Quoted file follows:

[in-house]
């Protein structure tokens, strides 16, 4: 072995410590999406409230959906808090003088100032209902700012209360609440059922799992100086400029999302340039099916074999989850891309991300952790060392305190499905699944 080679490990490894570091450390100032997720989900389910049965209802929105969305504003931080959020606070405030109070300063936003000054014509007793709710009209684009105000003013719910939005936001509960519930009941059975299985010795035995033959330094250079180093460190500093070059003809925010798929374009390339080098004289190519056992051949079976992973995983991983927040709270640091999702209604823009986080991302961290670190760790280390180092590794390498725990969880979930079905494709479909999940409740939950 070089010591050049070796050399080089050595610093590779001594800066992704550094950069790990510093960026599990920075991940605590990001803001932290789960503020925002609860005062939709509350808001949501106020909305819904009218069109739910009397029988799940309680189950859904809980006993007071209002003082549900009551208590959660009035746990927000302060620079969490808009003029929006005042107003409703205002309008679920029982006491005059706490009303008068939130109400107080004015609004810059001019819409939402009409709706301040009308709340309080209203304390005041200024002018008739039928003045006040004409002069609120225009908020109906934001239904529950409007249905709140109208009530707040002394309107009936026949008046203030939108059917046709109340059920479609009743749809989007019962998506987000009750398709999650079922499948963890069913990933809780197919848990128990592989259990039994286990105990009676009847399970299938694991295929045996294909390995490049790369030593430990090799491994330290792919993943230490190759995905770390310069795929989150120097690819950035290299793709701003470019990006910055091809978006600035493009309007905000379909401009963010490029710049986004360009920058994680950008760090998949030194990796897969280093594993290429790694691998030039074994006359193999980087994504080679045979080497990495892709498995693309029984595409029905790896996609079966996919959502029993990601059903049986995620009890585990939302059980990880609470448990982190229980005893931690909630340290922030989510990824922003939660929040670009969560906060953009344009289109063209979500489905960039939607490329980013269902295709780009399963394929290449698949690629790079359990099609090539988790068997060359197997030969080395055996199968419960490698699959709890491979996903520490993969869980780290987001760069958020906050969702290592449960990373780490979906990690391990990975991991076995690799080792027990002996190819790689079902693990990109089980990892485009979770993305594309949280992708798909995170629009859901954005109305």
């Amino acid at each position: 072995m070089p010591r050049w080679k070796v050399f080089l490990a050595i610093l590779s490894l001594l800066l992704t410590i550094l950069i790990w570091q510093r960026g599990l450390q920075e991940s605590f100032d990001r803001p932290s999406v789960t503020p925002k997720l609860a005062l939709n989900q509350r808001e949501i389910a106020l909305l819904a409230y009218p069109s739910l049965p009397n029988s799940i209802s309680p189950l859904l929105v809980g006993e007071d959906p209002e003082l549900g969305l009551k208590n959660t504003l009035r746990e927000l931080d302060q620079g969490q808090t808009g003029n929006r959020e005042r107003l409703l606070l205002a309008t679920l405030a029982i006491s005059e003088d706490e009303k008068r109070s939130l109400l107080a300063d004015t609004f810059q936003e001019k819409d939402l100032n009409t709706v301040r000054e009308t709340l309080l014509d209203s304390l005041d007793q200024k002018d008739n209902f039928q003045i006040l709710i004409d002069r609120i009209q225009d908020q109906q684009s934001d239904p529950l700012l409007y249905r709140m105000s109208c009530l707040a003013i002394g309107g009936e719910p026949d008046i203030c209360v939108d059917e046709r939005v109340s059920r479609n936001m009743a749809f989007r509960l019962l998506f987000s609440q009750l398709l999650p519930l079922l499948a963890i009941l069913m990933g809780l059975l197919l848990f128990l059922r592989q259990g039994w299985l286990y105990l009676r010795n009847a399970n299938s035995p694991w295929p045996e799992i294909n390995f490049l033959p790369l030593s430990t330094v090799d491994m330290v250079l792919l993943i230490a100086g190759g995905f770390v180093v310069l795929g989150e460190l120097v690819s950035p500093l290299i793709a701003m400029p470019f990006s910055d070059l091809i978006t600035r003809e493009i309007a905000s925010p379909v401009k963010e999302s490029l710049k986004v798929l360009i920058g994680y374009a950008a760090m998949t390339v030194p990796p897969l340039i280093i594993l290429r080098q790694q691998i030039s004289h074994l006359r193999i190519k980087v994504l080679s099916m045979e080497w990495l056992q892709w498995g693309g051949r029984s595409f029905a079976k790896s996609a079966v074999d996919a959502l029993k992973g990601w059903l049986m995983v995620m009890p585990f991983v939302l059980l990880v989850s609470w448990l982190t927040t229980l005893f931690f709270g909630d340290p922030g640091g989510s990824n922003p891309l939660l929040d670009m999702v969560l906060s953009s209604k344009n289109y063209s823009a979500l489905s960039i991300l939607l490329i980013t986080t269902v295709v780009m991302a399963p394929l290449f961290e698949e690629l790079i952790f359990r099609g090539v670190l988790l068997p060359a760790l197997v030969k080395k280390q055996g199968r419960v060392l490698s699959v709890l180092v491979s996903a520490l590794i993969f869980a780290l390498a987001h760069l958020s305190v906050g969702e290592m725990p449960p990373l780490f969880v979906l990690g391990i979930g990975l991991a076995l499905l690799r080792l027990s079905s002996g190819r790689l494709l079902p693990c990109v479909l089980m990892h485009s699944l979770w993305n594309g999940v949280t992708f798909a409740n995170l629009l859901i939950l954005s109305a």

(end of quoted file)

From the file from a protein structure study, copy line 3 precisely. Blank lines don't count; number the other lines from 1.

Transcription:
């Amino acid at each position: 072995m070089p010591r050049w080679k070796v050399f080089l490990a050595i610093l590779s490894l001594l800066l992704t410590i550094l950069i790990w570091q510093r960026g599990l450390q920075e991940s605590f100032d990001r803001p932290s999406v789960t503020p925002k997720l609860a005062l939709n989900q509350r808001e949501i389910a106020l909305l819904a409230y009218p069109s739910l049965p009397n029988s799940i209802s309680p189950l859904l929105v809980g006993e007071d959906p209002e003082l549900g969305l009551k208590n959660t504003l009035r746990e927000l931080d302060q620079g969490q808090t808009g003029n929006r959020e005042r107003l409703l606070l205002a309008t679920l405030a029982i006491s005059e003088d706490e009303k008068r109070s939130l109400l107080a300063d004015t609004f810059q936003e001019k819409d939402l100032n009409t709706v301040r000054e009308t709340l309080l014509d209203s304390l005041d007793q200024k002018d008739n209902f039928q003045i006040l709710i004409d002069r609120i009209q225009d908020q109906q684009s934001d239904p529950l700012l409007y249905r709140m105000s109208c009530l707040a003013i002394g309107g009936e719910p026949d008046i203030c209360v939108d059917e046709r939005v109340s059920r479609n936001m009743a749809f989007r509960l019962l998506f987000s609440q009750l398709l999650p519930l079922l499948a963890i009941l069913m990933g809780l059975l197919l848990f128990l059922r592989q259990g039994w299985l286990y105990l009676r010795n009847a399970n299938s035995p694991w295929p045996e799992i294909n390995f490049l033959p790369l030593s430990t330094v090799d491994m330290v250079l792919l993943i230490a100086g190759g995905f770390v180093v310069l795929g989150e460190l120097v690819s950035p500093l290299i793709a701003m400029p470019f990006s910055d070059l091809i978006t600035r003809e493009i309007a905000s925010p379909v401009k963010e999302s490029l710049k986004v798929l360009i920058g994680y374009a950008a760090m998949t390339v030194p990796p897969l340039i280093i594993l290429r080098q790694q691998i030039s004289h074994l006359r193999i190519k980087v994504l080679s099916m045979e080497w990495l056992q892709w498995g693309g051949r029984s595409f029905a079976k790896s996609a079966v074999d996919a959502l029993k992973g990601w059903l049986m995983v995620m009890p585990f991983v939302l059980l990880v989850s609470w448990l982190t927040t229980l005893f931690f709270g909630d340290p922030g640091g989510s990824n922003p891309l939660l929040d670009m999702v969560l906060s953009s209604k344009n289109y063209s823009a979500l489905s960039i991300l939607l490329i980013t986080t269902v295709v780009m991302a399963p394929l290449f961290e698949e690629l790079i952790f359990r099609g090539v670190l988790l068997p060359a760790l197997v030969k080395k280390q055996g199968r419960v060392l490698s699959v709890l180092v491979s996903a520490l590794i993969f869980a780290l390498a987001h760069l958020s305190v906050g969702e290592m725990p449960p990373l780490f969880v979906l990690g391990i979930g990975l991991a076995l499905l690799r080792l027990s079905s002996g190819r790689l494709l079902p693990c990109v479909l089980m990892h485009s699944l979770w993305n594309g999940v949280t992708f798909a409740n995170l629009l859901i939950l954005s109305a």